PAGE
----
Maryland’s economy added 3,800 jobs in April and the state’s unemployment rate remained at 6.2%, according to preliminary data released by the U.S. Department of Labor’s Bureau of Labor Statistics on Friday morning.
By contrast, Maryland added 13,100 jobs in March. The national unemployment rate is at 6.1%. The unemployment rate does not include those who no longer are getting unemployment benefits and stopped looking for work.
What is the reason for the recent slowdown in the state’s job growth? Are enhanced unemployment benefits to blame including Medicaid benefits as opposed to jobs that offer no health care benefits or not enough money to pay for Obamacare?
“There is concern that we have jobs that aren’t being filled as we continue to jumpstart the economy. However, I think unemployment benefits are not the sole reason for people not returning to work,” Howard County Chamber of Commerce President and CEO Leonardo McClarty told MarylandReporter.com.
McClarty added: “Covid has caused deep reflection and for some, this means a change in career or at least a change in a professional environment. For others the issue is childcare. The impact of virtual schooling cannot be understated and for many, it is hard to return to a job if you don’t have adequate childcare or if your school-age children are home. I like to think that some things will change by fall as kids return to school and we have more traditional school days.”
At least one unemployed person who asked that her name not be used, said jobs that are being offered do not offer health insurance. Or they do not pay enough to cover health insurance such as Obamacare. She said Medicaid is covering her needs and it’s hard to give that up because it could impact her life. “No one is talking about this as one of the reasons why people don’t want to go back to work.”
Frederick County Chamber of Commerce President and CEO Rick Weldon said enhanced unemployment benefits are just one of many factors that are preventing some Marylanders from returning to work.
“It’s nearly impossible to determine the exact percentage impact of enhanced UI benefits on a slower jobs report, but it’s undeniable that it’s having some impact, especially on the lowest wage rate categories. I think there are a number of factors related to the pandemic, including unemployment benefits, fear of infection, and a lack of trust due to people who refuse the vaccine. We need to continue to encourage unvaccinated people to obtain a COVID shot. That’s the best way to ensure a return to semi-normal for our businesses and employers.”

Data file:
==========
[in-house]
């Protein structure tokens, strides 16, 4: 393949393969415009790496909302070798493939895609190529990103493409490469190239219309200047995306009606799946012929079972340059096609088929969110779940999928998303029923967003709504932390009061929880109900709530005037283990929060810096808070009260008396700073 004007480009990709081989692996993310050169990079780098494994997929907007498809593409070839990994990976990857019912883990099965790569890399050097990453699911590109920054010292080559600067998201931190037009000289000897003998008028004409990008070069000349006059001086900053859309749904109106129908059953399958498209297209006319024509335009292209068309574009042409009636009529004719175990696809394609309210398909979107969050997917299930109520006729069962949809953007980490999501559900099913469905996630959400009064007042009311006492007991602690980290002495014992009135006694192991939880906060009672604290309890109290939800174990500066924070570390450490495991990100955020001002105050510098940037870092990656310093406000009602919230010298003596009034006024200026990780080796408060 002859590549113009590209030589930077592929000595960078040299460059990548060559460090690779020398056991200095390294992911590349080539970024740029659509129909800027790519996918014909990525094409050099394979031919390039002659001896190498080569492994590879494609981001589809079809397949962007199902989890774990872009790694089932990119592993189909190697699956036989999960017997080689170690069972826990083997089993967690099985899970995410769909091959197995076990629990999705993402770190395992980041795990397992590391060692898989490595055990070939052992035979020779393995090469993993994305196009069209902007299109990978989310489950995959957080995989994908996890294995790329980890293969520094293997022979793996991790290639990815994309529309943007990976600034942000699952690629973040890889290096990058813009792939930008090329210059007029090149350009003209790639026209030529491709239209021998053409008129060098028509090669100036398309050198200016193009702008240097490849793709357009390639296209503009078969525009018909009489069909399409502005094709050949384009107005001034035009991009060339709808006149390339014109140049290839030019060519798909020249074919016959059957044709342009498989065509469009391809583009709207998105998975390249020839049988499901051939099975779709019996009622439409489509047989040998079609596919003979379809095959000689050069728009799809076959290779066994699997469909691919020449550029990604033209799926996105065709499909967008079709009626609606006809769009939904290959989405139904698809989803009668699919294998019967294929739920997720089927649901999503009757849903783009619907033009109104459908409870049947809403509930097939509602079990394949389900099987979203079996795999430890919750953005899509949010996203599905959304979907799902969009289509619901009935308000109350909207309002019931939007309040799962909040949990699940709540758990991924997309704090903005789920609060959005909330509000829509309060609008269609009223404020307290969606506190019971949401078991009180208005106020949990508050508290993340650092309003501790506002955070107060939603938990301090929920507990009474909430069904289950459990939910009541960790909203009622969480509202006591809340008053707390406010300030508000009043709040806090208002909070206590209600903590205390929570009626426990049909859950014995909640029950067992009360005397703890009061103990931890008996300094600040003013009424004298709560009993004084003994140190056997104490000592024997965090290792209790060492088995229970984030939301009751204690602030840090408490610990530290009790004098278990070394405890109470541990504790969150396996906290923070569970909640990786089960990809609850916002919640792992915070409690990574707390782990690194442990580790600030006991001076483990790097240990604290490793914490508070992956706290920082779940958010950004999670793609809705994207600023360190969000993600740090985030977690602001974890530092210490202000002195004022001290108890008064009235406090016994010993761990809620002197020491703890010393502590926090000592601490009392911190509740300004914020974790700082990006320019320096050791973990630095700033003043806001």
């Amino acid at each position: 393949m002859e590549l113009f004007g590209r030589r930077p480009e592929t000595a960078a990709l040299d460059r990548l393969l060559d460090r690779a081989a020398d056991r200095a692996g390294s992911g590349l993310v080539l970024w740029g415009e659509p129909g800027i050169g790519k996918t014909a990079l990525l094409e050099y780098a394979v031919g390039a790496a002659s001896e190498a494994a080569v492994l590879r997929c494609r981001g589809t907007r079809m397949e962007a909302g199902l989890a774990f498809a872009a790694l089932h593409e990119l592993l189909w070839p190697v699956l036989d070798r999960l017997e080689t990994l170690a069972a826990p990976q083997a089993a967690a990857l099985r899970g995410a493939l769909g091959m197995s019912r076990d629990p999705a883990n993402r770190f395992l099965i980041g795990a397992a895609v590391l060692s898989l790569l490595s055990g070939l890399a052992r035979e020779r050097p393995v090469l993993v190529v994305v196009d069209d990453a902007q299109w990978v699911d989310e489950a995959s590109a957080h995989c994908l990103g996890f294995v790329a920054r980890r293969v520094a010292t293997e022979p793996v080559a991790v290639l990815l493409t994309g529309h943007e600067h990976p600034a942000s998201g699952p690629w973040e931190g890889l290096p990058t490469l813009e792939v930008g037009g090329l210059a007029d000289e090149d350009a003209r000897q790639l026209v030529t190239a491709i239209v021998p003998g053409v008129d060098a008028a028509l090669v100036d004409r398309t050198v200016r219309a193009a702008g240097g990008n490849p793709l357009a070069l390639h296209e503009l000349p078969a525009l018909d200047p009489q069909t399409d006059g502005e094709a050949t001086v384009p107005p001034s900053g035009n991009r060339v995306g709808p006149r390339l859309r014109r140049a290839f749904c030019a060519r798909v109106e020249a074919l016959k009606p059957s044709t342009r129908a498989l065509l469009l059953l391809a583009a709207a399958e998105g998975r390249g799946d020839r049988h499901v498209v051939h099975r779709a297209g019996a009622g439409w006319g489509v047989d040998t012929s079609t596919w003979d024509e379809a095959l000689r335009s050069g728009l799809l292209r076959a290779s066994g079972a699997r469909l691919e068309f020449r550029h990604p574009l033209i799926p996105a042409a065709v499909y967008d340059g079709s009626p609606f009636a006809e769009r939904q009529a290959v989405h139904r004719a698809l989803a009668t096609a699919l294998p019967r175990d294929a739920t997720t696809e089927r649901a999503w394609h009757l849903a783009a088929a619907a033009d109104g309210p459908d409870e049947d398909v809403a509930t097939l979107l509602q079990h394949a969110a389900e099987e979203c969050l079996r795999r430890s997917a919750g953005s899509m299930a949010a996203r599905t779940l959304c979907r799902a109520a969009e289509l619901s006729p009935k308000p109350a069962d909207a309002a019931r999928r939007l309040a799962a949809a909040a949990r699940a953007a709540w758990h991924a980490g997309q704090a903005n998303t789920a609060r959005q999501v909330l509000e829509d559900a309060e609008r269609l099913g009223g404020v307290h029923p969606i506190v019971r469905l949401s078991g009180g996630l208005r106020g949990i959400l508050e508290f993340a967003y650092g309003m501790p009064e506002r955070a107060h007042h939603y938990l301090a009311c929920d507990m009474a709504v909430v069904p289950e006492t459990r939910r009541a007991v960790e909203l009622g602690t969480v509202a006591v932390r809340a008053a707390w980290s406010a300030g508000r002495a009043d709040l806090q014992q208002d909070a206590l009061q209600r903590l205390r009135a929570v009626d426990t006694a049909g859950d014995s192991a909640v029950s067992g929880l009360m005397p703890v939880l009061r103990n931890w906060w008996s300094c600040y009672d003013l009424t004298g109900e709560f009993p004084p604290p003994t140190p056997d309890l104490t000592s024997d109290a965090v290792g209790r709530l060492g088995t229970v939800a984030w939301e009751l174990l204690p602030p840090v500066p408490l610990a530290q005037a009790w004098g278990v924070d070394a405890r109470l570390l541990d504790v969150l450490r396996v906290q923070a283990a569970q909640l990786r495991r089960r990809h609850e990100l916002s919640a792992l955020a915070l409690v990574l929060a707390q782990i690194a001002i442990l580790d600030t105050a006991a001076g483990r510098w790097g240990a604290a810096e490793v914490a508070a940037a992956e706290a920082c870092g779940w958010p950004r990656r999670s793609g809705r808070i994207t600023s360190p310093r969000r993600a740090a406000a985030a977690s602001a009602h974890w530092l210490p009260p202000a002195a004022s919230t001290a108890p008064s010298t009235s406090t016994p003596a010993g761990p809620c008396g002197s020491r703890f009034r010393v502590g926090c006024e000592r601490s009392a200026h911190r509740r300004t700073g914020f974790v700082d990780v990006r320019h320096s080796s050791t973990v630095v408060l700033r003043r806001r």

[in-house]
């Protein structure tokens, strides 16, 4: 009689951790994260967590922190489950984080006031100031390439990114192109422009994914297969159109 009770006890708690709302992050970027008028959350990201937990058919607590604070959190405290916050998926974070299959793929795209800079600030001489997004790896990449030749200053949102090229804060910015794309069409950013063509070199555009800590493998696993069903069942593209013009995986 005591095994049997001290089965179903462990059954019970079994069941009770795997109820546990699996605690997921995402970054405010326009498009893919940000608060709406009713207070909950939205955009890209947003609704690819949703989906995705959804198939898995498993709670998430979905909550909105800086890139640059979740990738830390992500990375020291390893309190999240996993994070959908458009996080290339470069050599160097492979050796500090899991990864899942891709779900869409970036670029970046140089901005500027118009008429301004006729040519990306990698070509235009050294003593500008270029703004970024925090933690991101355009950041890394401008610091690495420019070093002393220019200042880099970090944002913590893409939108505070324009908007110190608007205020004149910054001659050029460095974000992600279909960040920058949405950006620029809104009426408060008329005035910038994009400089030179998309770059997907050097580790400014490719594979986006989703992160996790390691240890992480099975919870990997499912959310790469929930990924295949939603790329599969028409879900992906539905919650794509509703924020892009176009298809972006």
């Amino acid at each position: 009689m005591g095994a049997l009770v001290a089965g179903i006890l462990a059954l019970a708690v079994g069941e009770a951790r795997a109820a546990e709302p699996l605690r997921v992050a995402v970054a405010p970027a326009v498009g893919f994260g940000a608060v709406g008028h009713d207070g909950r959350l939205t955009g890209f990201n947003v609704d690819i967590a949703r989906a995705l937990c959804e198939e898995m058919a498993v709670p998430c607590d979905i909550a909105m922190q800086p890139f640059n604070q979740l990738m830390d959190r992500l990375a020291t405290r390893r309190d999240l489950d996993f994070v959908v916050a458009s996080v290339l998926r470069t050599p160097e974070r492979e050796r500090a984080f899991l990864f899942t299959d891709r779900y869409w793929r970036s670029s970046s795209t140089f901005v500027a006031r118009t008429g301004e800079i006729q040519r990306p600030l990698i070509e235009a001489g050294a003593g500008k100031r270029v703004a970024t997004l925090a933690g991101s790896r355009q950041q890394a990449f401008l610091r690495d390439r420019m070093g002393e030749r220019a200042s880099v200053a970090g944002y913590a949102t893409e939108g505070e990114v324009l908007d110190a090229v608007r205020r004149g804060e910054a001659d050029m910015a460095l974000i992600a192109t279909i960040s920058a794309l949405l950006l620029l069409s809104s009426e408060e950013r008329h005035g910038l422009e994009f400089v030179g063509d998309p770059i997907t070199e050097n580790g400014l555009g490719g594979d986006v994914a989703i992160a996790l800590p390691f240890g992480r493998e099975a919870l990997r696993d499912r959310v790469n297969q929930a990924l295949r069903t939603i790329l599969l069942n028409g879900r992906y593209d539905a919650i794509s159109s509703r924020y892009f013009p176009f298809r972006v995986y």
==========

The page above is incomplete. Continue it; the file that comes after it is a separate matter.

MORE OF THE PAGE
Washington County Chamber of Commerce President and CEO Paul Frey echoed similar sentiments.
“The federal enhanced unemployment benefits, in place until the end of September, is definitely a factor in keeping some of those previously employed from returning to work. In addition, some of the CARES Act benefits being paid to families for the next ten months, for each eligible minor child, provides extra income, as well.”
Frey also pointed to health-related concerns as another reason why some Marylanders have not yet returned to work.
“Further impacting the slower job growth is the situation where some parents are staying home with their school-aged children in areas where they are still doing virtual schooling. And, as has been cited previously, even though they have received their vaccine, some people are still not comfortable going out in public, for fear of themselves or their younger children of being exposed to COVID.”
Maryland Retailers Association President Cailey Locklair said work search requirements for unemployment insurance recipients, which are scheduled to be reinstated next month, are critical to getting more Marylanders back to work.
“Our organization and the business community has strongly been advocating for full reinstatement of search requirements. Unfortunately, there are many stores and restaurants cutting down their hours of operation or closing entirely because they cannot find enough people to work.”
There are 457,527 confirmed cases of COVID-19 in Maryland as of Friday morning, according to the state’s Department of Health, and 8,782 people in Maryland have died from the virus. The state’s positivity rate is at 2.07%, which is within CDC recommended guidelines for containment. Maryland has conducted more than 10.2 million COVID-19 tests.
Maryland’s health care providers have administered more than 5.8 million doses of the coronavirus vaccine. That includes 3,094,723 (51.189%) first doses and 2,490,814 (41.2%) second doses. More than 2.7 million people in Maryland are fully vaccinated, which is about 45% of the state’s total population.
Timothy W. Maier contributed to this report.